Scoliosis, a teenager & Simon Cowell (‘X Factor’)

Scoliosis in the young.  How to spot it (The ‘Skyline’ test)

Get your son (or daughter), to stand barefoot in front of you with his back to you.  Ask him to bend over  to touch his toes with knees straight.  Don’t worry if he can’t touch them!  Not everyone can, especially among males.  Get your eyes at the same level as the the highest point of his back.  Is it level or does the left or right side of his back look higher (closer to the ceiling), than the other?  If ‘yes’, then you’ve found one.

You should check again, but this time watching for any ‘hump’ on one side of the spine all the time he/she is actually going down rather than just at the end of the movement.  This is because it might appear more in different areas earlier or later in the bend.


Now you think you’ve found one doesn’t mean it’s time to panic!

Curvature of the spine, or scoliosis, is more common in girls, about 1 in 30 will have one. It often runs in families and is only of concern when it gets beyond a certain angle – somewhere around 30 degrees. If it’s below that your doctor will probably just monitor your child a couple of times a year to make sure it’s not increasing.

But if it gets beyond about 30 degrees there are treatment options providing that the spine has not stopped growing. These include a body brace that’s worn night and day, even during exercise. A scoliosis inevitably leads to altered lines of tension or tightness through muscles and joints as the forces around them are no longer symmetrical.  Muscles on the inside of the curve will be shortened compared to the same ones on the outside.  It also causes people to have much easier direction of  movement when it comes to twisting the spine, which is reflected through the ribs.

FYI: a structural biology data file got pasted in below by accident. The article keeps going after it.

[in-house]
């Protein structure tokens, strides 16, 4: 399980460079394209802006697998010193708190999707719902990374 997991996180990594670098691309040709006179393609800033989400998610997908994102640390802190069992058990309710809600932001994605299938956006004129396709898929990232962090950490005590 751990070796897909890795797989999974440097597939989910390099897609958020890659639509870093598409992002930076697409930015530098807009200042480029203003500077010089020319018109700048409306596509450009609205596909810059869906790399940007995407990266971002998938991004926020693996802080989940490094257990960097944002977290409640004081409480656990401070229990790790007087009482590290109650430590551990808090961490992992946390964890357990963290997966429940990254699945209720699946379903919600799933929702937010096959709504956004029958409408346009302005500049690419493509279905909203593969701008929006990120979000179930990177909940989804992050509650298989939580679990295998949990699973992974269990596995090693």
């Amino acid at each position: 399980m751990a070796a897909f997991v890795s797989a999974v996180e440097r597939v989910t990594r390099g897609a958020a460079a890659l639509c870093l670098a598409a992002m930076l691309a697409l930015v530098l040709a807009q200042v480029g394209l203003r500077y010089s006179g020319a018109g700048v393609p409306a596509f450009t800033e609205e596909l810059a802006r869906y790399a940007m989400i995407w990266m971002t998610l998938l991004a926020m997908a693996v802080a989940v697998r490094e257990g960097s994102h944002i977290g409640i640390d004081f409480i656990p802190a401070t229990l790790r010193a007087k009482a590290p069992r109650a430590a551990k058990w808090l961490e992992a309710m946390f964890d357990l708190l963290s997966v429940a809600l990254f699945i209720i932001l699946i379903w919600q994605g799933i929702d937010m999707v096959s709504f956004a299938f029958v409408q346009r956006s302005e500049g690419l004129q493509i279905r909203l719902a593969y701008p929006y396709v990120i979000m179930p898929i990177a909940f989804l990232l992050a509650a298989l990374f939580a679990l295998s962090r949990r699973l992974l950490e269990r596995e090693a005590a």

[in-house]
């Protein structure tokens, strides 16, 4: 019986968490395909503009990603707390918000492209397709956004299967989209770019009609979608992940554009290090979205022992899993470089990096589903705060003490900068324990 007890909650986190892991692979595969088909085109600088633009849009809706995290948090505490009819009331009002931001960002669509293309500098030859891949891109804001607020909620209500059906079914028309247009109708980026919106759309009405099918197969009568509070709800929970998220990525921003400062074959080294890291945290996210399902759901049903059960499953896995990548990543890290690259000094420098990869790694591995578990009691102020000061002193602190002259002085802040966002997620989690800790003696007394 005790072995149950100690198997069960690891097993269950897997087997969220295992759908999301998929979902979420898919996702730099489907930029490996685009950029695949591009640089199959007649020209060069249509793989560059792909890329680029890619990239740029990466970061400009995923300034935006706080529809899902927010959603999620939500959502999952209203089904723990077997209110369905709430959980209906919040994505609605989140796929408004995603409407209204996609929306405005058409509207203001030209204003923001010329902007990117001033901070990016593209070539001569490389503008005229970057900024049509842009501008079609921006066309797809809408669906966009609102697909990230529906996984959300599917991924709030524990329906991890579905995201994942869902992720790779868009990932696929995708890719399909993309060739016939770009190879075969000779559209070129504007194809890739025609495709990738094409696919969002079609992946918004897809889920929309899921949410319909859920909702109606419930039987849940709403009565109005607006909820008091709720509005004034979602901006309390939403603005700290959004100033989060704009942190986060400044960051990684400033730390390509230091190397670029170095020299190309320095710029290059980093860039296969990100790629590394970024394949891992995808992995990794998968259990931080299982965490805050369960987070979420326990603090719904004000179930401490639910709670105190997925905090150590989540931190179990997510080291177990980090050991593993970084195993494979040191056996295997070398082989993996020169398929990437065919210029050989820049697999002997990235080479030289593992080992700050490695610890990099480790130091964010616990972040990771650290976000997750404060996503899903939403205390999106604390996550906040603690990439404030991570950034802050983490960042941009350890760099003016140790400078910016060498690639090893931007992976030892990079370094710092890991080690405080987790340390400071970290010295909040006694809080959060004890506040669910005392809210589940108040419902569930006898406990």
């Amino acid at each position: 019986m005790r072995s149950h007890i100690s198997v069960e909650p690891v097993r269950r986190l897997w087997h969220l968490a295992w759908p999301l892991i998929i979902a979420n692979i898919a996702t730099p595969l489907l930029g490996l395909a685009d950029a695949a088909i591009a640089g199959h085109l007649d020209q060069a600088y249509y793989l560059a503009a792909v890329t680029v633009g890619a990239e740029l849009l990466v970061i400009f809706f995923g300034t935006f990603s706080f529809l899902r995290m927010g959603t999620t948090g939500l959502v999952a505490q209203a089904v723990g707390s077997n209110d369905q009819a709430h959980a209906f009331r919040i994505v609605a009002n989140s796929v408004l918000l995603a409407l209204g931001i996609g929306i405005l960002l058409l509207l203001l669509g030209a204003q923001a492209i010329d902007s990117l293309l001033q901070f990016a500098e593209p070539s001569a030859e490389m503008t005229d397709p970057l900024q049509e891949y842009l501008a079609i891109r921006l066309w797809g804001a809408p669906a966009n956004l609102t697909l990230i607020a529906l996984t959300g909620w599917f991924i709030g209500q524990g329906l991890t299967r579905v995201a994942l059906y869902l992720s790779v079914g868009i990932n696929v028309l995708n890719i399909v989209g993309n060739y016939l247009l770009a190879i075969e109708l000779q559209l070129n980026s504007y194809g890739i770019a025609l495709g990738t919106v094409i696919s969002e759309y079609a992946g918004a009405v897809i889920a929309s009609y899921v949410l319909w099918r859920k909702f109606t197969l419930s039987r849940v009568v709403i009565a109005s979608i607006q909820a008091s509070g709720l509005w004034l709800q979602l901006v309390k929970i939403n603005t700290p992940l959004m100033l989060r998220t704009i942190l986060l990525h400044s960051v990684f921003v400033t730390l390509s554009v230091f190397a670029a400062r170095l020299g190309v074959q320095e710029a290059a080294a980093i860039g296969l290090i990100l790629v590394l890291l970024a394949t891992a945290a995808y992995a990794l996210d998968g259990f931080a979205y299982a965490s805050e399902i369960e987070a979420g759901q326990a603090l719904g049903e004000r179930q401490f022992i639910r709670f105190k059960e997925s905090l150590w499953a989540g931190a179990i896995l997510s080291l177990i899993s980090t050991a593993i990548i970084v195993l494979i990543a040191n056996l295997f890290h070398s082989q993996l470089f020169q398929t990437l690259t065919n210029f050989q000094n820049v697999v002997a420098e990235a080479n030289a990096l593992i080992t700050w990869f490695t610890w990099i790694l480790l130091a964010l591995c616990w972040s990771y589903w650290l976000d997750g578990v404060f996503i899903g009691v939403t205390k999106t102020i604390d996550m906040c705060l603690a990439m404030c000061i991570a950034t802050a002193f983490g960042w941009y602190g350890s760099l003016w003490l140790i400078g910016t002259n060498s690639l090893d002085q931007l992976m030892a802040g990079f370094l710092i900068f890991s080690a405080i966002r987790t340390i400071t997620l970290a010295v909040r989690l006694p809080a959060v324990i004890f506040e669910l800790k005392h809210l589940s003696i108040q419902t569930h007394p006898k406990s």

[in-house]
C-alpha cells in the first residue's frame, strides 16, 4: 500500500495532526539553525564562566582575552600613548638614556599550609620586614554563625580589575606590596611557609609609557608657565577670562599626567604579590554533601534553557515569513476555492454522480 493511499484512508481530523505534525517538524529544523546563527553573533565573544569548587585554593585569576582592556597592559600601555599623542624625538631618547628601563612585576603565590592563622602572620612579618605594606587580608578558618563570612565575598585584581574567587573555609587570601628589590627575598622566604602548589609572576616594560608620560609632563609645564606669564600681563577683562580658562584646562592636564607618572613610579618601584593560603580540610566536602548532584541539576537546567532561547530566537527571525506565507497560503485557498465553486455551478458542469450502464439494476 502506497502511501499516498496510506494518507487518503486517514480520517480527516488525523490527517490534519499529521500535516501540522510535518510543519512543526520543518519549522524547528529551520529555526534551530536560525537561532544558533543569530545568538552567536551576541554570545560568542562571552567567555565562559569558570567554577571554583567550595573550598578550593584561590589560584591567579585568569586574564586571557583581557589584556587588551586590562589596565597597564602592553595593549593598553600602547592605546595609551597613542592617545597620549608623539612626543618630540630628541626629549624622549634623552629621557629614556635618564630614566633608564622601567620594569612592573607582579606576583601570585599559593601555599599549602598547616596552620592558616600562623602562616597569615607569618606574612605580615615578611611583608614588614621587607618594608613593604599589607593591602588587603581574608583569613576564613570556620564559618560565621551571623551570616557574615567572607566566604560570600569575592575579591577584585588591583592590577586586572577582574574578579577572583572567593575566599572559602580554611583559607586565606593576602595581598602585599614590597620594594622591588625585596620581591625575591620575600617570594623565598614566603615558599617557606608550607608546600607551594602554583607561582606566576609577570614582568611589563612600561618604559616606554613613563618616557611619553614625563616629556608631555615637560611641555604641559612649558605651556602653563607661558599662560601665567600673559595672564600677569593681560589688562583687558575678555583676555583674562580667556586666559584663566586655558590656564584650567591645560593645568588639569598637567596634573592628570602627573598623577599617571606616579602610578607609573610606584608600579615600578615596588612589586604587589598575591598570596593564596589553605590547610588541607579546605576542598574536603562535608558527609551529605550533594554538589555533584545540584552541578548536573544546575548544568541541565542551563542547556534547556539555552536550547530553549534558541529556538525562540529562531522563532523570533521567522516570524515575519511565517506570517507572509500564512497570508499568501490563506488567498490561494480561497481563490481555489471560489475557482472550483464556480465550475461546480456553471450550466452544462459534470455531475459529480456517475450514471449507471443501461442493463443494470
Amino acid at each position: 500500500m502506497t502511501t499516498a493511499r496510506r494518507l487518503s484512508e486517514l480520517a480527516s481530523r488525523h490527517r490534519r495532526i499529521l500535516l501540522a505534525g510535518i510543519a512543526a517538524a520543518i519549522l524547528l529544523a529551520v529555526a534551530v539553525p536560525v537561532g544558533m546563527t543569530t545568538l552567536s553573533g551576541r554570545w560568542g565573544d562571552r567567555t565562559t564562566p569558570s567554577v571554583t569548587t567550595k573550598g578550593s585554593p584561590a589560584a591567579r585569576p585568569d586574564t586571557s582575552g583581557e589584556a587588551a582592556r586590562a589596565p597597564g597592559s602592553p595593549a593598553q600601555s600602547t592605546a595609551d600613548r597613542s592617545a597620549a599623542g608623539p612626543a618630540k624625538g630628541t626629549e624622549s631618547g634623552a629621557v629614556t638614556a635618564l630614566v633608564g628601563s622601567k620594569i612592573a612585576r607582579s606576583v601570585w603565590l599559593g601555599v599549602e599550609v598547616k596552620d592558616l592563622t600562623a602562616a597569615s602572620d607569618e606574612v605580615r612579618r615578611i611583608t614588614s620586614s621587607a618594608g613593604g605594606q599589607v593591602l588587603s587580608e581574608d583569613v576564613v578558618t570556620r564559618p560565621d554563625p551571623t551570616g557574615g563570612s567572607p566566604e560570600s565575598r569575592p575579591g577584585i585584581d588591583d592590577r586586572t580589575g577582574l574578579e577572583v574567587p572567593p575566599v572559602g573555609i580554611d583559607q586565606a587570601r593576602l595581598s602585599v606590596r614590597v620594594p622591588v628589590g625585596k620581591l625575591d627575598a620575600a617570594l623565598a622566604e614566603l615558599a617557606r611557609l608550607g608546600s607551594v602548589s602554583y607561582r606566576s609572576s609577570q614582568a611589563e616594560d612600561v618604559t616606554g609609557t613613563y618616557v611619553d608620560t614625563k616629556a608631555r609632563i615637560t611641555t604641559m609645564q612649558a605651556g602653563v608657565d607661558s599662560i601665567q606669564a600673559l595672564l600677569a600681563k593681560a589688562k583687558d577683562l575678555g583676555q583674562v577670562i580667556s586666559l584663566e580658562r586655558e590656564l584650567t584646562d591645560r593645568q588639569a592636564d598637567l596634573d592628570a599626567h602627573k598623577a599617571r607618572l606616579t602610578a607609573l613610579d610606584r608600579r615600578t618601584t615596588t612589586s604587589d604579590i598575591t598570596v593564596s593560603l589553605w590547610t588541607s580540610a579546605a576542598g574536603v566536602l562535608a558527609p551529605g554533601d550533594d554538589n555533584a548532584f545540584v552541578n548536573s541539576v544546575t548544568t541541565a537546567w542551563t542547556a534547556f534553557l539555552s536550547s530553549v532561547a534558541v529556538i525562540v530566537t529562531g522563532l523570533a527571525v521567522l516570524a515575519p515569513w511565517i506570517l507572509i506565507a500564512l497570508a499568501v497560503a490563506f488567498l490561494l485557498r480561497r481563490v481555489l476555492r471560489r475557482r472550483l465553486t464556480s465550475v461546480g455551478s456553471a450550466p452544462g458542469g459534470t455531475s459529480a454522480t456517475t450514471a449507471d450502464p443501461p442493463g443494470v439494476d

The next step up is usually a spinal fusion to lock the vertebrae in place to prevent them growing any further out of line. This can be done by tethering them to titanium rods running parallel to the spine, but there are other variations too All very effective, but rather extreme for a young spine that’s supposed to bend and flex over a lifetime!  


Enter Simon Cowell (X Factor) & the teenager!

And to the rescue of one Julia Carlile, aged 15, auditioning for Britain’s Got Talent. After telling the judges she was entering because she wouldn’t be able to dance again after her upcoming surgery in the U.K., Simon coughed up $148,247 of his own money for a more advanced procedure known as Vertebral Body Tethering (VBT) in the U.S. As you can imagine, this set off a storm of public comment reflecting concerns that the procedures available under the U.K’s National Health Service were inferior or low tech.  


How VBT is different

The idea is to allow the spine more flexibility whilst straightening it out.  Imagine some square shaped building blocks lying close together in a curved line on the floor. On the inside of the curve the edges of the blocks will be closer together than along the outside. In the actual spine the inside edges of the vertebrae will be under greater pressure and growing more slowly than on the outer side. That’s just how the biology is.

VBT involves inserting screws into the vertebrae (our building blocks) on the side along the outside edge of the curve. Then a cord is attached to the screws and pulled tight. That pulls the outside edges closer together to straighten the curve. But wait; there’s more! Apart from the immediate straightening, there is another benefit. There’s a physiological law that says that there is faster bone growth in areas of lower pressure or stress. So over time those inside vertebral edges, now under less stress, will gain more height than on the side with the cord and screws. That effectively helps to block the spine from resuming its curve. Hey presto!

The downside?

VBT has only been around for about 5 years, so it’s not got much of a track record behind it for anyone to say how good it is over the long run. So in a real sense, it’s still experimental. You could say it’s still in the audition phase…

Posted in Children